The last two years have been rough for our world. First COVID brought a world-wide pandemic with multiple layers of shutdowns, mandates, and ever-changing rules. Fear and anxiety have wreaked havoc and unsettled so many. As a culture, we are more keenly aware that nothing is certain in life and that so much of our lives are outside of our control, and for many this is a terrifying revelation.
Now, as we begin to slowly climb out of the COVID mess, we are confronted with the ugliness of sin and war. The devastation and violence and darkness of sin can be greatly disturbing. Over the last week as I’ve been pondering all that has transpired in our world over the last two years, a passage in 2 Peter caught my eye.
by Lauren Watt
Editor's Note: I am so excited to have a new guest post by my dear friend, Lauren Watt. Lauren is a wonderful sister in Christ who has joyfully navigating some very difficult health challenges with grace and perseverance. Each day is a struggle that she keeps fighting through; however, she has beautifully trusted God throughout the process and her faith has been made stronger because of it. Therefore, I am honored and privileged to share a guest post she wrote for us on choosing joy in the midst of hardships. I hope you're blessed and encouraged.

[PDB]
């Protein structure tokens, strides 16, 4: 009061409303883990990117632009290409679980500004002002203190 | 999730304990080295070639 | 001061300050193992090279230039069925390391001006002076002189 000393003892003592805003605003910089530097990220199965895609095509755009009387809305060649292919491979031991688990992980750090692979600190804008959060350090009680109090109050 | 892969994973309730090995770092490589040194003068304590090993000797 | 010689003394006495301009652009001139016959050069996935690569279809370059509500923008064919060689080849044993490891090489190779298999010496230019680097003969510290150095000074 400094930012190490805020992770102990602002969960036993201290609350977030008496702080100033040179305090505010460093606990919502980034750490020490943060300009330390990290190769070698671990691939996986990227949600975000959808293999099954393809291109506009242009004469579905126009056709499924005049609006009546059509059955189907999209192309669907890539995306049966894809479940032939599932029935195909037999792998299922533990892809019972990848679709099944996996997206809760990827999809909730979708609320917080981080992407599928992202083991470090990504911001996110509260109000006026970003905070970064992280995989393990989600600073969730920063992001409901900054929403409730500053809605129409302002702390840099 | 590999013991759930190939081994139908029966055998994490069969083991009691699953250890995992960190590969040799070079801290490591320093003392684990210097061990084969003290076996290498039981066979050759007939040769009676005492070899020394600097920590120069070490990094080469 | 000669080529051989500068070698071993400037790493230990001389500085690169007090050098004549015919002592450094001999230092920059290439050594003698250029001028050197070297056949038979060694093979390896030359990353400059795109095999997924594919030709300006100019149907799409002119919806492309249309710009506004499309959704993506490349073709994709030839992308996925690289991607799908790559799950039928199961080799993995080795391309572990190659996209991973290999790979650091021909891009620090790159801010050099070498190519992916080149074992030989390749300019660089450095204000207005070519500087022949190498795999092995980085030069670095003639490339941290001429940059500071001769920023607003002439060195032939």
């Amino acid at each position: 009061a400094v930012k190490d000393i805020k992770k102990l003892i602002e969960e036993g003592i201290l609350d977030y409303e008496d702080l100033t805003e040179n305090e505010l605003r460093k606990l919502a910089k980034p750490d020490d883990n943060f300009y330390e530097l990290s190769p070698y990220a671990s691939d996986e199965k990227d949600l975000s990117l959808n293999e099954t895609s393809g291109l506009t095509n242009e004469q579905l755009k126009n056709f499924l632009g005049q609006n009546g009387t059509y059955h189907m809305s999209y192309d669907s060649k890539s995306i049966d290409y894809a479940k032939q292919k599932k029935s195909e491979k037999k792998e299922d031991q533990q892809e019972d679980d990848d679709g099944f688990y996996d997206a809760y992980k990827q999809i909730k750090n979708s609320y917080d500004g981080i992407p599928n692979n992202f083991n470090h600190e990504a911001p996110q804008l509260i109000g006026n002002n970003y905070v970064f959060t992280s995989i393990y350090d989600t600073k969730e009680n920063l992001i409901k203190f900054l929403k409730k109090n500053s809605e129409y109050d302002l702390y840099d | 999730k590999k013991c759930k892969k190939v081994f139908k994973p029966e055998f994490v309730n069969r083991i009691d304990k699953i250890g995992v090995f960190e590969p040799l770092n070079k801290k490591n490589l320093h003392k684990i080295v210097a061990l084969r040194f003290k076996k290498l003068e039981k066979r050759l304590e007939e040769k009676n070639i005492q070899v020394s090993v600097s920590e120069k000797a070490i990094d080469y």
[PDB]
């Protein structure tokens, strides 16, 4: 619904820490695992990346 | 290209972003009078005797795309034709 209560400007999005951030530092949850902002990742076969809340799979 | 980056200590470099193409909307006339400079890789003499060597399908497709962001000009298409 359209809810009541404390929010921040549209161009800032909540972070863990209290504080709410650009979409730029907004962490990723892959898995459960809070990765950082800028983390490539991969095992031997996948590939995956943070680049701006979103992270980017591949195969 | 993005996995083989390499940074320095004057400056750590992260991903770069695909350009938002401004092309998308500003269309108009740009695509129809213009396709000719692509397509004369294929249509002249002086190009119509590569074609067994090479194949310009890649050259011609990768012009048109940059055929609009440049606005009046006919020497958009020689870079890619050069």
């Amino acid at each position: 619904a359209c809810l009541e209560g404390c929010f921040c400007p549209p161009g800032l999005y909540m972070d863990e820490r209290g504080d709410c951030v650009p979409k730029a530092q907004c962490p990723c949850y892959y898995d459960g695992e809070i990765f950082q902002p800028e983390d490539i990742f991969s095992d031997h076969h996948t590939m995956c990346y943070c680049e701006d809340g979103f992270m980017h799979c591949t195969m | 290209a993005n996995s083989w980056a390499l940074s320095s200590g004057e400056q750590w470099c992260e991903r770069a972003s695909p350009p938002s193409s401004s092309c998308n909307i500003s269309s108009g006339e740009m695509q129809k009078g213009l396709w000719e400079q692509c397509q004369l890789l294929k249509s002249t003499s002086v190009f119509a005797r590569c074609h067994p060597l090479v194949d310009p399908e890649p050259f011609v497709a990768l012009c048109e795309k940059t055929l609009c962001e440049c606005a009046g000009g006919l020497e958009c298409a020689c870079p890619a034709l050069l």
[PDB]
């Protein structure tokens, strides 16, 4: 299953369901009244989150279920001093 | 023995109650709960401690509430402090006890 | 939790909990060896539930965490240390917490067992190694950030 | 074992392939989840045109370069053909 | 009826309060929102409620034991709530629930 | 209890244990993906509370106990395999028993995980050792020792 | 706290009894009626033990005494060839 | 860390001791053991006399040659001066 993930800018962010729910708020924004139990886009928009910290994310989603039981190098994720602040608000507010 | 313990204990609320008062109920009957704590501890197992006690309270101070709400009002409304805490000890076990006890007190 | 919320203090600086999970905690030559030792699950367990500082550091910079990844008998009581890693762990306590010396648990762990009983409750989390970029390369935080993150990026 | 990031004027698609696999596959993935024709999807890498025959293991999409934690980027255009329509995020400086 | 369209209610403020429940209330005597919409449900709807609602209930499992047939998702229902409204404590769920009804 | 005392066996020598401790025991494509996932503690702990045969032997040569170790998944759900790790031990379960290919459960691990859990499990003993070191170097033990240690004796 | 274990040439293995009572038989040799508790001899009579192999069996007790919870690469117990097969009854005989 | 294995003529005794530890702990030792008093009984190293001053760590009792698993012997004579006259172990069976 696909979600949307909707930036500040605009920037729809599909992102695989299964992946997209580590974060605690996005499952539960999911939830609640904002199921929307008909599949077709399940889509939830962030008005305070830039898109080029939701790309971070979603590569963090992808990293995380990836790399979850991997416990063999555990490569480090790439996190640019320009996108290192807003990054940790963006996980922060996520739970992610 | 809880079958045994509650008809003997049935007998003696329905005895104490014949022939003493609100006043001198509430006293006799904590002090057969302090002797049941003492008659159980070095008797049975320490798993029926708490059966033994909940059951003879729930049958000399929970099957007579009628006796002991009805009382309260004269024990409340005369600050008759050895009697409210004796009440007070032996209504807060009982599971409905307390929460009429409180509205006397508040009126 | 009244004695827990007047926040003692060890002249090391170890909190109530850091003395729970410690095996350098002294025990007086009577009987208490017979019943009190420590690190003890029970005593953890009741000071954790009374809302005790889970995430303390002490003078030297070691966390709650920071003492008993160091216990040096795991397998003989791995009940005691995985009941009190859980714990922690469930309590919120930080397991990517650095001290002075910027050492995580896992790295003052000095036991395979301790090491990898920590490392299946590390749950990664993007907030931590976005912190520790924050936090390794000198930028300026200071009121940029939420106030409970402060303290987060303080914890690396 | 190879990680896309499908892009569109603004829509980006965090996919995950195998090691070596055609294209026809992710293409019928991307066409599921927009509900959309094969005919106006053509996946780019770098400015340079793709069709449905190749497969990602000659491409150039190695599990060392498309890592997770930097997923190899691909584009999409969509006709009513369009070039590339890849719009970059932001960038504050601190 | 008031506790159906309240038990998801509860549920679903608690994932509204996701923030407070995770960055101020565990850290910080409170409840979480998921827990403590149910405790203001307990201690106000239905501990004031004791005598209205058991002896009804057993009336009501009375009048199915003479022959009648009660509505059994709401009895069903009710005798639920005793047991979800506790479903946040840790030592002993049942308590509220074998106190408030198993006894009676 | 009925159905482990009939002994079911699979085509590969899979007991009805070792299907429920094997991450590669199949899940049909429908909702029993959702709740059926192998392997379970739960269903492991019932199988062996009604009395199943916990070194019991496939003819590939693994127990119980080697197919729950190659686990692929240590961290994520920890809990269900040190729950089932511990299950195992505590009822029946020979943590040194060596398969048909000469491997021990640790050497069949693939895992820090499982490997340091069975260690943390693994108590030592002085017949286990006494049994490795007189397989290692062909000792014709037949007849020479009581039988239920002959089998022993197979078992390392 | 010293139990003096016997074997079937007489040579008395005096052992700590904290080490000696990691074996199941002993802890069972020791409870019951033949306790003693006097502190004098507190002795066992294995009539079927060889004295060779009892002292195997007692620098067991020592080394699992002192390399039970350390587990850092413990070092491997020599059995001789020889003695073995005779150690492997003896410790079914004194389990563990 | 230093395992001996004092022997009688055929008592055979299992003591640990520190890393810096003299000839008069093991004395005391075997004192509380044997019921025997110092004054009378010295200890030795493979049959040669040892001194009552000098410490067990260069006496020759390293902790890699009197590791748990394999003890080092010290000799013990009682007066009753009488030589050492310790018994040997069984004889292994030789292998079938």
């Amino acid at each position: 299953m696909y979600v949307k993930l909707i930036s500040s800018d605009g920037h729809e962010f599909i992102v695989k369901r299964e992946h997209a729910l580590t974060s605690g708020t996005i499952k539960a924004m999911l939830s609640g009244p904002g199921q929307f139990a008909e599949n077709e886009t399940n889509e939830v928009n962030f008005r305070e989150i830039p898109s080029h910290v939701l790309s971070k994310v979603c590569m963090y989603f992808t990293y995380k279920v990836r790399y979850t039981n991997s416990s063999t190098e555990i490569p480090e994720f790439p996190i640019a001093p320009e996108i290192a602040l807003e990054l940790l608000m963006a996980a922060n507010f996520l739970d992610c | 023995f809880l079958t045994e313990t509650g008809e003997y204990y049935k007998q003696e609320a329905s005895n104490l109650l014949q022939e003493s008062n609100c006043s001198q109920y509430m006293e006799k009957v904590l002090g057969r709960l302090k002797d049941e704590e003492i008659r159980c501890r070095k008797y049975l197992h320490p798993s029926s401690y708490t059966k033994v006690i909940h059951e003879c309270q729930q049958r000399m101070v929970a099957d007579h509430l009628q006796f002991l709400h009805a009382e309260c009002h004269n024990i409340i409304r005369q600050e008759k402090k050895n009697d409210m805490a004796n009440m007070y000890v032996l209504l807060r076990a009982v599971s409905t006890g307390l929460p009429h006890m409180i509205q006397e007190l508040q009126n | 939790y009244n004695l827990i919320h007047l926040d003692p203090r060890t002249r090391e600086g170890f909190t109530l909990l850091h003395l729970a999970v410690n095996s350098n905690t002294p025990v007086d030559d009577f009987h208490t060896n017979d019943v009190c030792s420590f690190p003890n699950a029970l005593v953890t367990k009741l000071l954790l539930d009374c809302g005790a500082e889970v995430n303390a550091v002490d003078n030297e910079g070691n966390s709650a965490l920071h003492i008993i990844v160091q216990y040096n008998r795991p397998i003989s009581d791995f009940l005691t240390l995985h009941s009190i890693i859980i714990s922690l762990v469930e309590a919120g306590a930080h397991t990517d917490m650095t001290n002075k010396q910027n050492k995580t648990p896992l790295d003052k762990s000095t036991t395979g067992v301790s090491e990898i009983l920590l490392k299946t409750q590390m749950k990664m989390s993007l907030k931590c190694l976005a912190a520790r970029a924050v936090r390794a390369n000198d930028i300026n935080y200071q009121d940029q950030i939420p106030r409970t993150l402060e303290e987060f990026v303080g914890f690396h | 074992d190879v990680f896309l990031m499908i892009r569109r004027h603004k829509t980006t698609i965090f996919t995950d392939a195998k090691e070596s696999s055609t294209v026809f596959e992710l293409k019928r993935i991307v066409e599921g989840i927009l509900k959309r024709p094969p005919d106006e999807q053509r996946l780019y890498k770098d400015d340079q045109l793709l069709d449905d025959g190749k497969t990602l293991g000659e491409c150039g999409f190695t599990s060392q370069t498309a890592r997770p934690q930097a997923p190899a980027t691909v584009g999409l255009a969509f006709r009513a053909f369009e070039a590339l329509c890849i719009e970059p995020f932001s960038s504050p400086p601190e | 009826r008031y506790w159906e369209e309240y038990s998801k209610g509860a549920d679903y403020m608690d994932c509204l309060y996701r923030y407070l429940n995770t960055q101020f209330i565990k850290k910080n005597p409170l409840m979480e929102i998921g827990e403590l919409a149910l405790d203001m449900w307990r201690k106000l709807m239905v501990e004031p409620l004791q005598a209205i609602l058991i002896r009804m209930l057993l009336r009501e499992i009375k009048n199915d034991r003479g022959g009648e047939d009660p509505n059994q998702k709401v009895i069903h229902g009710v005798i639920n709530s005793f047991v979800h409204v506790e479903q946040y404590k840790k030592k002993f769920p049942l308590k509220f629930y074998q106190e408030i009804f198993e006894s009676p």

I'm an artist.
When I took my first lesson in oil painting nearly a decade ago, my instructor told me that once I started painting I'd never look at anything the same way. And she was right.
When I look at the woods surrounding my family's home, I pay careful attention to the shadows on the trees. When I look at the colors of the sky, I am more aware of the gradation of dark to light blue. I even notice things like how light catches on dew drops in the grass.
I am aware of many little details that I overlooked before I began painting. The world has always felt like a more beautiful place since I first picked up my brush. However, none of my surroundings changed, only my perspective did.
Dear Faithful Reader,